Yvonne Smith Reeder recalls the days when the Nicholtown Community thrived on a spirit of entrepreneurship and self-sufficiency. From the 1930s through 1950s, it was one of the few neighborhoods in Greenville County that housed African American professionals and skilled workers. However, zoning regulations during the 1950s and an influx of lower-income rental residents changed the landscape of the area. The community which once boasted carpenters, brick masons, and school teachers found itself grappling with poverty and crime. After decades of watching the downward spiral of this historic community, Reeder felt relieved in 2010 when a coalition of organizations in Greenville expressed interest in restoring some of the neighborhood’s glory.
The coalition was LiveWell Greenville—a partnership of organizations focused on making Greenville County a healthier place to live, work, and play. Since its formation in 2010, LiveWell Greenville has partnered with schools, businesses, faith communities and others who are helping to craft environments that make living well in Greenville much easier.
As a LiveWell Greenville Neighborhood Liaison, Reeder is particularly pleased with LiveWell Greenville’s hand in helping the neighborhood become healthier through the creation of a community garden and a bike share program. First Baptist Church of Greenville, the City of Greenville and volunteers built a storage shed and donated 50 bicycles which are maintained by TTR Bikes. The Greenville Spinners offered bike helmets and a bike safety training class. Speed bumps were installed to make the street in front of the community center safer and directional signs now point residents to the GHS Swamp Rabbit Trail.
“This was a true community collaboration and LiveWell Greenville was a key partner in putting it together,” states Reeder. “The kids now have a new desire to not just sit in front of the computer all day. They can now ride their bikes, enjoy nature and get healthy. “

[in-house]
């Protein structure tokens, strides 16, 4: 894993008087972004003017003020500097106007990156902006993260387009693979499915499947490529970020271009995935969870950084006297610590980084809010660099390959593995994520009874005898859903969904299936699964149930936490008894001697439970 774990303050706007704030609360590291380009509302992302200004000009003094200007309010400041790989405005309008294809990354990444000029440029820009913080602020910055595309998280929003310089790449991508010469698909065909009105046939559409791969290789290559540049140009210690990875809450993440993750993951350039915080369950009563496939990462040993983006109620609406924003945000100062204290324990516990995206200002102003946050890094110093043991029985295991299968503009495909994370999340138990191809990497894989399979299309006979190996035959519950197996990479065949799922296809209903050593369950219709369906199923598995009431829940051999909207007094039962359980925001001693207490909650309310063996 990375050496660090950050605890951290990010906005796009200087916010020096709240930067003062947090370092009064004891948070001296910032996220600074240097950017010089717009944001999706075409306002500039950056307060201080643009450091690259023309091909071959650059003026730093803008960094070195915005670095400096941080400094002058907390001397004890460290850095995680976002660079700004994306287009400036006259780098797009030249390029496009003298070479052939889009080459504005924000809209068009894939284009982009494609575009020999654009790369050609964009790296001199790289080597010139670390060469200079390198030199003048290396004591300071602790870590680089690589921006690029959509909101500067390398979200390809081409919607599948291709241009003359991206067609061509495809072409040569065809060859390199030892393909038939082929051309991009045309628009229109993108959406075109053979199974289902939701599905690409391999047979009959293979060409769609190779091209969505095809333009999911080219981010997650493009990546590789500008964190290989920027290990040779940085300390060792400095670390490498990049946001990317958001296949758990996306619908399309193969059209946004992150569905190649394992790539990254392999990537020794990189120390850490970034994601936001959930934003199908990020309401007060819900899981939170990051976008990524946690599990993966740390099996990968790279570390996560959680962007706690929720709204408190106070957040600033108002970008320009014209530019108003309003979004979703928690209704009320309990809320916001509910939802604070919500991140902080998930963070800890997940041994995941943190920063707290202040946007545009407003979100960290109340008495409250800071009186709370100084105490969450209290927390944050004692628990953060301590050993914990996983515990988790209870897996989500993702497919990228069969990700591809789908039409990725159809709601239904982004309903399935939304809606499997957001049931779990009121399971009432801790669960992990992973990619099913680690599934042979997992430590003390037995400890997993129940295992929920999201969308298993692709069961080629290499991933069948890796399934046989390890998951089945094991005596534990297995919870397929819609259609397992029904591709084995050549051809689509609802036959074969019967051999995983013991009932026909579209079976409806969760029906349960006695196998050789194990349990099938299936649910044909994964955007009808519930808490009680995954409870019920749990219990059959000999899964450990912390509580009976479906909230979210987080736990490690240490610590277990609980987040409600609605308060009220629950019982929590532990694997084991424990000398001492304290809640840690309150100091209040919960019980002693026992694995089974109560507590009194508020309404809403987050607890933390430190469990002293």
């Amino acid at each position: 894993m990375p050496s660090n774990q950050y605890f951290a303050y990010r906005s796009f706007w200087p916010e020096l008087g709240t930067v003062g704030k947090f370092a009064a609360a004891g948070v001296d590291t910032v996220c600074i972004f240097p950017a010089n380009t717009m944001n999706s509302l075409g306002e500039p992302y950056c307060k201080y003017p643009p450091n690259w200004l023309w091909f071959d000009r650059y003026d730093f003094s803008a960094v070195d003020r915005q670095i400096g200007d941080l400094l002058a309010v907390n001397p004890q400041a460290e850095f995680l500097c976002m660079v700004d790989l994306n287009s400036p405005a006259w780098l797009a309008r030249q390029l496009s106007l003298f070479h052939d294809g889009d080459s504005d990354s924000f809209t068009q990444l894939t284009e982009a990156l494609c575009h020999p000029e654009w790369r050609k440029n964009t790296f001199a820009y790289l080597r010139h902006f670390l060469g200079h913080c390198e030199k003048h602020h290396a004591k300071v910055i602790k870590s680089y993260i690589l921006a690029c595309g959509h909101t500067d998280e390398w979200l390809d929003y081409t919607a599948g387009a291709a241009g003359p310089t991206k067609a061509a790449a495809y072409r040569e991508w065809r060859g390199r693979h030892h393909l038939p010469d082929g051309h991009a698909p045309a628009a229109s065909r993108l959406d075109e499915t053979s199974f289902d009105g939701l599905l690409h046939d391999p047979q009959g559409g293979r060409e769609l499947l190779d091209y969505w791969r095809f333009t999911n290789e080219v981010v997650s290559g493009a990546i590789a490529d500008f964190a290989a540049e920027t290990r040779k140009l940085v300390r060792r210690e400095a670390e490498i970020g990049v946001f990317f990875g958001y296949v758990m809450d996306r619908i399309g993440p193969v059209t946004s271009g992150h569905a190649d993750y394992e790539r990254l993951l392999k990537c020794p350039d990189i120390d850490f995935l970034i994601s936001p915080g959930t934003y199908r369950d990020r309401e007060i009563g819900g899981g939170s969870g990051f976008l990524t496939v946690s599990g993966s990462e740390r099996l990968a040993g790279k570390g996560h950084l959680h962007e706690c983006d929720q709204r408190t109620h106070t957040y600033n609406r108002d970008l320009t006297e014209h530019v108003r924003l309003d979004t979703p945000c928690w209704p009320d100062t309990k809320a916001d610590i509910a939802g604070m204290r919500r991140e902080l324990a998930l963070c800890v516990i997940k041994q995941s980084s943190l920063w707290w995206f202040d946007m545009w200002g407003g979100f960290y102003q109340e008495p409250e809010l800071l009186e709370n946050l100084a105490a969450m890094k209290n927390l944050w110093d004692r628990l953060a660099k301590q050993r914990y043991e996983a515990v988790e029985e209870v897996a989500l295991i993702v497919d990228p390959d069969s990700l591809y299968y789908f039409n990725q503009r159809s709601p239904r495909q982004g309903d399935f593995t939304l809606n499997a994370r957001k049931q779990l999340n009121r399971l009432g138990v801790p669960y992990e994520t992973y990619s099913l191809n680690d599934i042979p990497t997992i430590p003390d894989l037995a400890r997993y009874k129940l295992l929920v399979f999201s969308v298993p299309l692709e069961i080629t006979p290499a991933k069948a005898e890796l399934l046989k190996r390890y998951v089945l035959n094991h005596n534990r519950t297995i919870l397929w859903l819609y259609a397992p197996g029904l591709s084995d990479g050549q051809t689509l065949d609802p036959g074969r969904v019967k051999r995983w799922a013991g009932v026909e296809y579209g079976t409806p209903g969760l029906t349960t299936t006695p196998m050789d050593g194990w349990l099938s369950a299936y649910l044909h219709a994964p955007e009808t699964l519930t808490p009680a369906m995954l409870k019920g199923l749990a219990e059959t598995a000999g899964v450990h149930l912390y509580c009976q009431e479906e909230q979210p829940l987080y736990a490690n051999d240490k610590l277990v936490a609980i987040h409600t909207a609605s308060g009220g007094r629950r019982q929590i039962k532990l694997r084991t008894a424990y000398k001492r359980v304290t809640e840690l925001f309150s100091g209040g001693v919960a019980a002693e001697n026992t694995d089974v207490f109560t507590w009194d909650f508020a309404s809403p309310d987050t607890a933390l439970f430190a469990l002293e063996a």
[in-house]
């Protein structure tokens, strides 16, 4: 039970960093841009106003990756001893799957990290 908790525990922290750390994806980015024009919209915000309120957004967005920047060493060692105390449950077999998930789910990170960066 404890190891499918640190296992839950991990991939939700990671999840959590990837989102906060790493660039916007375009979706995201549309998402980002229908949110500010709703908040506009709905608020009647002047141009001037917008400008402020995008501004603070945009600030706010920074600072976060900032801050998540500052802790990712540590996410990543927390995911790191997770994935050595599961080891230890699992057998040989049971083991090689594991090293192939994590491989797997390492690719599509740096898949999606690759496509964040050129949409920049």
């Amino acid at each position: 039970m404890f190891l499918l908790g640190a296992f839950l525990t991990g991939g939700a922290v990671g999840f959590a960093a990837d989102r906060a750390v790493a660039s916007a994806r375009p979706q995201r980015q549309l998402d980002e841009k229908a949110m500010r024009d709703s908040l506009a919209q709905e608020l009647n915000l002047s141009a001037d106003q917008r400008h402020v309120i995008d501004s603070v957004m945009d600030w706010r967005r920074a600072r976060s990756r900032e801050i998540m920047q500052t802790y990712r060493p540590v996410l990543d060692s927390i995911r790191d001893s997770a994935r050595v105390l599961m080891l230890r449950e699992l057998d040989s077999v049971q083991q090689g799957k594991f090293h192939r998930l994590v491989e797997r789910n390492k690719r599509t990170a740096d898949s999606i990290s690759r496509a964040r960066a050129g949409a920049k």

In addition, a grant enabled the community to start a garden. Eighty-eight residents came together to plow, lay topsoil and plant seeds. Nicholtown’s summer garden grows vegetables such as asparagus, corn, okra, and tomatoes. Reeder is pleased that the vegetables are never sold, but rather given to elderly residents and those who live below the poverty line.
“It’s difficult to ask people to eat fresh vegetables when they cannot afford them,” Reeder states. “We want the healthy choice to be the easy choice, but you have to have all elements present.”
Mr. Eddie Byrd, garden manager, is excited to begin planting for the fall. He stated that the garden produced over 5,000 lbs of vegetables and fed 963 families last year.
“It makes a huge impact. A bonus is that young and old are working together. It’s a great way to build cross-generational relationships,” Reeder says. “What used to be criminal corner is now a positive relationship-building corner.” The corner now features a new sidewalk that is safer for residents to walk to the garden and to the community center.
Reeder also wants to call attention to the Nicholtown Historical Monument to be completed this fall. Engraved on it will be the names of all residents who lived in the community since its establishment. Reeder states that it will serve as an inspiration to the neighborhood’s youth, tasked with maintaining the community’s renaissance for years to come.